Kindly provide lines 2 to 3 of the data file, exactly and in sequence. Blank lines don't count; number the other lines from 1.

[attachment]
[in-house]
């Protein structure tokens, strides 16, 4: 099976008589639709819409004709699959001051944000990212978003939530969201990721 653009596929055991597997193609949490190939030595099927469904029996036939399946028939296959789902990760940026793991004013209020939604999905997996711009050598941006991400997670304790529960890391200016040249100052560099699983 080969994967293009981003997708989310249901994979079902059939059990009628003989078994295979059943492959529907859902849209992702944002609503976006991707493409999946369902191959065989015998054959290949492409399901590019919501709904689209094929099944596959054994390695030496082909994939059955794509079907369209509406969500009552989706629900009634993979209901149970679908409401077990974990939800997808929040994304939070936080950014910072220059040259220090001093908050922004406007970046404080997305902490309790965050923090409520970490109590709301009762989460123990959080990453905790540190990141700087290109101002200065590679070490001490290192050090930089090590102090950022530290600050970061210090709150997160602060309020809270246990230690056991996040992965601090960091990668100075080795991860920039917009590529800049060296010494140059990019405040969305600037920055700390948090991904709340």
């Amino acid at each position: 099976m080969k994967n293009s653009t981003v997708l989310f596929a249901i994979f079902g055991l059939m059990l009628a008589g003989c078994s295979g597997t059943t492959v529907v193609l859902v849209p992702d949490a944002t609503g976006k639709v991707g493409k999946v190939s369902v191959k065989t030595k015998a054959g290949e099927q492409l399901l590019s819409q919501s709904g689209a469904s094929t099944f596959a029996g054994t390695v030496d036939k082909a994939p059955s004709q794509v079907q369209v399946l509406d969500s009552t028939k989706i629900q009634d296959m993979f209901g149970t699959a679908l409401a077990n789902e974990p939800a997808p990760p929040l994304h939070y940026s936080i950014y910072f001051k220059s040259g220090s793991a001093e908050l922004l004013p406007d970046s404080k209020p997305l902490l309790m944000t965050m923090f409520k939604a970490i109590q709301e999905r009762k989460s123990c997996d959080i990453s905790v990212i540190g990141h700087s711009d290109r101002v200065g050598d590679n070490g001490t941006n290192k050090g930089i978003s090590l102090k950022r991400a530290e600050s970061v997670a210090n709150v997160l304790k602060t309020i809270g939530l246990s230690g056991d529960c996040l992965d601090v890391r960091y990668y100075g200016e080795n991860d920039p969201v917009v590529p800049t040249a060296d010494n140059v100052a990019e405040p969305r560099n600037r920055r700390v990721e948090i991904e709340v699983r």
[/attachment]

């Protein structure tokens, strides 16, 4: 099976008589639709819409004709699959001051944000990212978003939530969201990721 653009596929055991597997193609949490190939030595099927469904029996036939399946028939296959789902990760940026793991004013209020939604999905997996711009050598941006991400997670304790529960890391200016040249100052560099699983 080969994967293009981003997708989310249901994979079902059939059990009628003989078994295979059943492959529907859902849209992702944002609503976006991707493409999946369902191959065989015998054959290949492409399901590019919501709904689209094929099944596959054994390695030496082909994939059955794509079907369209509406969500009552989706629900009634993979209901149970679908409401077990974990939800997808929040994304939070936080950014910072220059040259220090001093908050922004406007970046404080997305902490309790965050923090409520970490109590709301009762989460123990959080990453905790540190990141700087290109101002200065590679070490001490290192050090930089090590102090950022530290600050970061210090709150997160602060309020809270246990230690056991996040992965601090960091990668100075080795991860920039917009590529800049060296010494140059990019405040969305600037920055700390948090991904709340």
């Amino acid at each position: 099976m080969k994967n293009s653009t981003v997708l989310f596929a249901i994979f079902g055991l059939m059990l009628a008589g003989c078994s295979g597997t059943t492959v529907v193609l859902v849209p992702d949490a944002t609503g976006k639709v991707g493409k999946v190939s369902v191959k065989t030595k015998a054959g290949e099927q492409l399901l590019s819409q919501s709904g689209a469904s094929t099944f596959a029996g054994t390695v030496d036939k082909a994939p059955s004709q794509v079907q369209v399946l509406d969500s009552t028939k989706i629900q009634d296959m993979f209901g149970t699959a679908l409401a077990n789902e974990p939800a997808p990760p929040l994304h939070y940026s936080i950014y910072f001051k220059s040259g220090s793991a001093e908050l922004l004013p406007d970046s404080k209020p997305l902490l309790m944000t965050m923090f409520k939604a970490i109590q709301e999905r009762k989460s123990c997996d959080i990453s905790v990212i540190g990141h700087s711009d290109r101002v200065g050598d590679n070490g001490t941006n290192k050090g930089i978003s090590l102090k950022r991400a530290e600050s970061v997670a210090n709150v997160l304790k602060t309020i809270g939530l246990s230690g056991d529960c996040l992965d601090v890391r960091y990668y100075g200016e080795n991860d920039p969201v917009v590529p800049t040249a060296d010494n140059v100052a990019e405040p969305r560099n600037r920055r700390v990721e948090i991904e709340v699983r």